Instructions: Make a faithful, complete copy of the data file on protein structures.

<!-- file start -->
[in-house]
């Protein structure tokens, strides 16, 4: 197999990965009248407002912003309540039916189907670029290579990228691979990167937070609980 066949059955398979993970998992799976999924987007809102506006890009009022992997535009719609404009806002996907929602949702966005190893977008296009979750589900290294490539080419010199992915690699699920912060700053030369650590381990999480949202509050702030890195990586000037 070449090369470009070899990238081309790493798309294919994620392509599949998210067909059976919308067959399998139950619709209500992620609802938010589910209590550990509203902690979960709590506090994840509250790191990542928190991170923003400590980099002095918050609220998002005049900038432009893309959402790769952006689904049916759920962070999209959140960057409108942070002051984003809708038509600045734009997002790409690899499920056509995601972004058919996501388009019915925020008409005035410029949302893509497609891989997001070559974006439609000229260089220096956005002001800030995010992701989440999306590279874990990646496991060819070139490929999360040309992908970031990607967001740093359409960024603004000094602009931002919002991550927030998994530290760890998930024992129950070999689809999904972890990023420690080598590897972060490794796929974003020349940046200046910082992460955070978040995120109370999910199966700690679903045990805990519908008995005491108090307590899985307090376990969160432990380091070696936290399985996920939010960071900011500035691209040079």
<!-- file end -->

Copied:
[in-house]
């Protein structure tokens, strides 16, 4: 197999990965009248407002912003309540039916189907670029290579990228691979990167937070609980 066949059955398979993970998992799976999924987007809102506006890009009022992997535009719609404009806002996907929602949702966005190893977008296009979750589900290294490539080419010199992915690699699920912060700053030369650590381990999480949202509050702030890195990586000037 070449090369470009070899990238081309790493798309294919994620392509599949998210067909059976919308067959399998139950619709209500992620609802938010589910209590550990509203902690979960709590506090994840509250790191990542928190991170923003400590980099002095918050609220998002005049900038432009893309959402790769952006689904049916759920962070999209959140960057409108942070002051984003809708038509600045734009997002790409690899499920056509995601972004058919996501388009019915925020008409005035410029949302893509497609891989997001070559974006439609000229260089220096956005002001800030995010992701989440999306590279874990990646496991060819070139490929999360040309992908970031990607967001740093359409960024603004000094602009931002919002991550927030998994530290760890998930024992129950070999689809999904972890990023420690080598590897972060490794796929974003020349940046200046910082992460955070978040995120109370999910199966700690679903045990805990519908008995005491108090307590899985307090376990969160432990380091070696936290399985996920939010960071900011500035691209040079």